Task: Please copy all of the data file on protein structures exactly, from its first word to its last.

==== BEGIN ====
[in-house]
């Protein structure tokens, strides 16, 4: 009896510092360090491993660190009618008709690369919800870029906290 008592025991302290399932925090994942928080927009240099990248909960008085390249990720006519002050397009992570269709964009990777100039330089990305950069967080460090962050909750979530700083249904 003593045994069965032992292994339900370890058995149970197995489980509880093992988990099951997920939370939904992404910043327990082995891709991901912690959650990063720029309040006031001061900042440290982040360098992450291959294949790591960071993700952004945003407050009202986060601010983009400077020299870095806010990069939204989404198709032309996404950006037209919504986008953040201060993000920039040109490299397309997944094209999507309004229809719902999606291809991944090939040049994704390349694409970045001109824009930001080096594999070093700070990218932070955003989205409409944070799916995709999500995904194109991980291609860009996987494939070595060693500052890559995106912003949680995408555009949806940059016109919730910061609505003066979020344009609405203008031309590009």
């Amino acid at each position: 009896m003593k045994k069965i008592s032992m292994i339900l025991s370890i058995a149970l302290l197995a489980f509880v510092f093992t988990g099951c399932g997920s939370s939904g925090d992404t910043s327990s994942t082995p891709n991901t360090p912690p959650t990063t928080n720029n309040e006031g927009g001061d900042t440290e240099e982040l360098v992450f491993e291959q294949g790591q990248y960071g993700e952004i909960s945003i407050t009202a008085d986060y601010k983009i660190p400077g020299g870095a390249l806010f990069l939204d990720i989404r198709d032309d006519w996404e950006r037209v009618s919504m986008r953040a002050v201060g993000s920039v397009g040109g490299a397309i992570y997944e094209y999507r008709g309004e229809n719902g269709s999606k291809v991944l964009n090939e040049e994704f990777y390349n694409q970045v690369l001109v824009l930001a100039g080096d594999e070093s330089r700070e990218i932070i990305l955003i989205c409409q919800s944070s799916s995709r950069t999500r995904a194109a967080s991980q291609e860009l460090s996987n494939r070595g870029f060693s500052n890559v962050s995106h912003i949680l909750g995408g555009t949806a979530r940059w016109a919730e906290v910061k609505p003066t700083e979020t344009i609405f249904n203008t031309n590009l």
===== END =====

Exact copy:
[in-house]
């Protein structure tokens, strides 16, 4: 009896510092360090491993660190009618008709690369919800870029906290 008592025991302290399932925090994942928080927009240099990248909960008085390249990720006519002050397009992570269709964009990777100039330089990305950069967080460090962050909750979530700083249904 003593045994069965032992292994339900370890058995149970197995489980509880093992988990099951997920939370939904992404910043327990082995891709991901912690959650990063720029309040006031001061900042440290982040360098992450291959294949790591960071993700952004945003407050009202986060601010983009400077020299870095806010990069939204989404198709032309996404950006037209919504986008953040201060993000920039040109490299397309997944094209999507309004229809719902999606291809991944090939040049994704390349694409970045001109824009930001080096594999070093700070990218932070955003989205409409944070799916995709999500995904194109991980291609860009996987494939070595060693500052890559995106912003949680995408555009949806940059016109919730910061609505003066979020344009609405203008031309590009």
């Amino acid at each position: 009896m003593k045994k069965i008592s032992m292994i339900l025991s370890i058995a149970l302290l197995a489980f509880v510092f093992t988990g099951c399932g997920s939370s939904g925090d992404t910043s327990s994942t082995p891709n991901t360090p912690p959650t990063t928080n720029n309040e006031g927009g001061d900042t440290e240099e982040l360098v992450f491993e291959q294949g790591q990248y960071g993700e952004i909960s945003i407050t009202a008085d986060y601010k983009i660190p400077g020299g870095a390249l806010f990069l939204d990720i989404r198709d032309d006519w996404e950006r037209v009618s919504m986008r953040a002050v201060g993000s920039v397009g040109g490299a397309i992570y997944e094209y999507r008709g309004e229809n719902g269709s999606k291809v991944l964009n090939e040049e994704f990777y390349n694409q970045v690369l001109v824009l930001a100039g080096d594999e070093s330089r700070e990218i932070i990305l955003i989205c409409q919800s944070s799916s995709r950069t999500r995904a194109a967080s991980q291609e860009l460090s996987n494939r070595g870029f060693s500052n890559v962050s995106h912003i949680l909750g995408g555009t949806a979530r940059w016109a919730e906290v910061k609505p003066t700083e979020t344009i609405f249904n203008t031309n590009l």